Schaper also reported that an email sent to congressional aviation oversight committees from FAA officials expressed concerns "that Boeing continues to pursue a return-to-service schedule that is not realistic." The email also said that "some of Boeing's public statements have been designed to force FAA into taking quicker action."
Boeing and regulators must make fixes to the 737 Max's automated flight control system, known as MCAS, before the jetliners can return to the skies.
Investigators say the system is at least partially responsible for the deadly Ethiopian Airlines 737 Max 8 crash in March in which all 157 people on board the flight died. MCAS was also a factor in the 737 Max 8 operated by Lion Air that crashed off the coast of Indonesia in October 2018, killing all 189 passenger and crew members.
A faulty angle-of-attack sensor in the system reportedly forced repeated nosedives and pilots in both crashes failed to regain control of the planes.
Muilenburg has offered repeated apologies to the families of the victims of the crashes, including during a Senate Commerce, Science and Transportation Committee that took place on the anniversary of the Lion Air tragedy.
Seated not far behind Muilenburg at the hearing were people holding large photographs of those killed in the crashes.
"On behalf of myself and the Boeing company, we are sorry, deeply and truly, sorry," Muilenburg said during his opening statement.
The company announced that Calhoun will take over the top executive post in mid-January and that he will remain part of Boeing's board.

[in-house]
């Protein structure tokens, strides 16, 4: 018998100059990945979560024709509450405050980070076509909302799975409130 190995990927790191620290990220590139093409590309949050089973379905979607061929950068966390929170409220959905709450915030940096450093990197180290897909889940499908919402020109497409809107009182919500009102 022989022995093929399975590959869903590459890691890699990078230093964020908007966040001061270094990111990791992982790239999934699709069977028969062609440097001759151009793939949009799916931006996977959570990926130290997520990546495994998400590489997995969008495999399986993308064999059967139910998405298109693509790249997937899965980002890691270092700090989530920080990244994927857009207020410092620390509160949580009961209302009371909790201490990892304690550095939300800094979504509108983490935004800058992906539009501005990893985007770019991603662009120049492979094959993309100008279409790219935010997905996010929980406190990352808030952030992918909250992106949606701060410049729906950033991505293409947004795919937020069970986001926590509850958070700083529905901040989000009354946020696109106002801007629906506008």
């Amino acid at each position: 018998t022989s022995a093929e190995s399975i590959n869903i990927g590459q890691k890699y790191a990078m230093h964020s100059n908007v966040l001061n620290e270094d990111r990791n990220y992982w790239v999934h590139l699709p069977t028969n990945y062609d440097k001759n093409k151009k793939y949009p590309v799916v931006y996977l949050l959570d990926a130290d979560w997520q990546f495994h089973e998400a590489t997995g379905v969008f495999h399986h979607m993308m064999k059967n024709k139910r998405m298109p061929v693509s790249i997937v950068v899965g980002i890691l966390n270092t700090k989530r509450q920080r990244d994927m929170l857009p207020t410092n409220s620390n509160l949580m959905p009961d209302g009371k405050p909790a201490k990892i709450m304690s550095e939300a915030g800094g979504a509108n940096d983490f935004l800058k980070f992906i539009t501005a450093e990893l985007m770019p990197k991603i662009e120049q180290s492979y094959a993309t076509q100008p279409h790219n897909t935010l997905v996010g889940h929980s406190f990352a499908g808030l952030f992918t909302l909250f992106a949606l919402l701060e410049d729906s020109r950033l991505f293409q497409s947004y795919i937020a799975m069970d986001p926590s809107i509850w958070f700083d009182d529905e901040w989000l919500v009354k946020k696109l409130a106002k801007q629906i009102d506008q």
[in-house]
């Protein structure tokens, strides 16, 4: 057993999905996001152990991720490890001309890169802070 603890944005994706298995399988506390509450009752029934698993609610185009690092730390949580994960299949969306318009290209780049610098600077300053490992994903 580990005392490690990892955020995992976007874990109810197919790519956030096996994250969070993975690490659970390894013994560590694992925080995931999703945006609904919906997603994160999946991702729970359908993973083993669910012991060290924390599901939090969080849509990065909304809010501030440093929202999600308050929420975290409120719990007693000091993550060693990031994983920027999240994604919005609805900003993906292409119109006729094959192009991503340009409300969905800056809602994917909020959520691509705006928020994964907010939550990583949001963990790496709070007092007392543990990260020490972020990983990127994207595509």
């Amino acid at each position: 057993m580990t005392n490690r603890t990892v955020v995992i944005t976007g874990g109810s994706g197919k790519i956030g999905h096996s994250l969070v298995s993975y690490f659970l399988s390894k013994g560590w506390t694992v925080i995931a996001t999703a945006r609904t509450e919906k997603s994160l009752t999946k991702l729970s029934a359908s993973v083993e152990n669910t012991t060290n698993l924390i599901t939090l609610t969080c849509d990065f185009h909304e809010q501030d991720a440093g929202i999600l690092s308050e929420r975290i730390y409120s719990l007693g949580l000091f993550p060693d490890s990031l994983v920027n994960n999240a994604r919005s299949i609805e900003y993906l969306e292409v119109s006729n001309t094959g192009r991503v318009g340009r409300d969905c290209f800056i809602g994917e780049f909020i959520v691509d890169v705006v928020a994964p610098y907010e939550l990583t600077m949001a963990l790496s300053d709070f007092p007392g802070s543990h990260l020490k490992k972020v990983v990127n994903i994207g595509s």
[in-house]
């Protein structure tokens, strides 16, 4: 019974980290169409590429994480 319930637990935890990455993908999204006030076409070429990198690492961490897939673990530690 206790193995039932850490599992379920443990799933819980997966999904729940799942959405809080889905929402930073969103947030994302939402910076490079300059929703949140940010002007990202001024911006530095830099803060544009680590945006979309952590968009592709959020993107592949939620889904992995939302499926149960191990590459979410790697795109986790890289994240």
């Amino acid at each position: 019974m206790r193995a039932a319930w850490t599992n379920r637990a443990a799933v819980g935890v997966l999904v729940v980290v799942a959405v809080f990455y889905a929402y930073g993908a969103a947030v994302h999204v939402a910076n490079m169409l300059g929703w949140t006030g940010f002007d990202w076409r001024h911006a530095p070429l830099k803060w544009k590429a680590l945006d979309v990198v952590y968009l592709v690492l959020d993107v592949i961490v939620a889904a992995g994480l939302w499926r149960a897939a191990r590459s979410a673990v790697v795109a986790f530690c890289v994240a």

"I strongly believe in the future of Boeing and the 737 MAX," Calhoun said in a statement. "I am honored to lead this great company and the 150,000 dedicated employees who are working hard to create the future of aviation."
Boeing is also trying to see its way out of financial difficulties that could have an even larger impact in the U.S. and around the world.
When Boeing announced it would pause production of the 737 Max next month, it also said "no layoffs or furloughs expected at this time" adding that "affected employees will continue 737-related work, or be temporarily assigned to other teams."
But some industry analysts are less optimistic. "Several analysts project that the move will slash economic growth by half a percentage point and eventually lead to layoffs," NPR's Jim Zarroli reported last week.
Boeing is the nation's largest exporter, so suspending production of the 737 Max is all but certain to have a ripple effect impacting large and small companies up and down the supply chain.
Southwest Airlines, which uses more 737 Max planes than any other domestic carrier, announced it was dropping the aircraft from its flight rotation longer than expected.
It announced it was "proactively" nixing the Max from its flight schedule until at least April 13 of next year.
American Airlines made a similar move a few days earlier, saying it didn't plan on having Max jetliners back in its flight rotation until at least early April.